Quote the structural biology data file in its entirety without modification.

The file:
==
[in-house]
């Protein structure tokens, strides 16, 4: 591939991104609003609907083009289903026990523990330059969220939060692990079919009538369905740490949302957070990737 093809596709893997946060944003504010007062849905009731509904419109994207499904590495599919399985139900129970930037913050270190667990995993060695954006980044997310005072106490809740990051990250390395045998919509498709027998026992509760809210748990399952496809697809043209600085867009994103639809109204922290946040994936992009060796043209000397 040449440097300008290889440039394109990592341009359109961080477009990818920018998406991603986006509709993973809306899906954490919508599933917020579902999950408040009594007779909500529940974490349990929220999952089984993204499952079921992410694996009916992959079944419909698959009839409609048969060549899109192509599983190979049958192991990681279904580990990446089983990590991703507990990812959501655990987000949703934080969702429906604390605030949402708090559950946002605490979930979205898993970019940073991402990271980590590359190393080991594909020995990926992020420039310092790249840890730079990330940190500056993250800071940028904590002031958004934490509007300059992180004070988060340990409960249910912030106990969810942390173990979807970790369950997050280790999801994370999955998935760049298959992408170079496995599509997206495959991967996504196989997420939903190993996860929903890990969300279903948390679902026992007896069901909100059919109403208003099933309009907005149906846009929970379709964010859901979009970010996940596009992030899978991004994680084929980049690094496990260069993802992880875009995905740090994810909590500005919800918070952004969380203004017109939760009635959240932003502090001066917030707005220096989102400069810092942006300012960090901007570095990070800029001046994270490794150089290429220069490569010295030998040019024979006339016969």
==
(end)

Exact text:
[in-house]
């Protein structure tokens, strides 16, 4: 591939991104609003609907083009289903026990523990330059969220939060692990079919009538369905740490949302957070990737 093809596709893997946060944003504010007062849905009731509904419109994207499904590495599919399985139900129970930037913050270190667990995993060695954006980044997310005072106490809740990051990250390395045998919509498709027998026992509760809210748990399952496809697809043209600085867009994103639809109204922290946040994936992009060796043209000397 040449440097300008290889440039394109990592341009359109961080477009990818920018998406991603986006509709993973809306899906954490919508599933917020579902999950408040009594007779909500529940974490349990929220999952089984993204499952079921992410694996009916992959079944419909698959009839409609048969060549899109192509599983190979049958192991990681279904580990990446089983990590991703507990990812959501655990987000949703934080969702429906604390605030949402708090559950946002605490979930979205898993970019940073991402990271980590590359190393080991594909020995990926992020420039310092790249840890730079990330940190500056993250800071940028904590002031958004934490509007300059992180004070988060340990409960249910912030106990969810942390173990979807970790369950997050280790999801994370999955998935760049298959992408170079496995599509997206495959991967996504196989997420939903190993996860929903890990969300279903948390679902026992007896069901909100059919109403208003099933309009907005149906846009929970379709964010859901979009970010996940596009992030899978991004994680084929980049690094496990260069993802992880875009995905740090994810909590500005919800918070952004969380203004017109939760009635959240932003502090001066917030707005220096989102400069810092942006300012960090901007570095990070800029001046994270490794150089290429220069490569010295030998040019024979006339016969």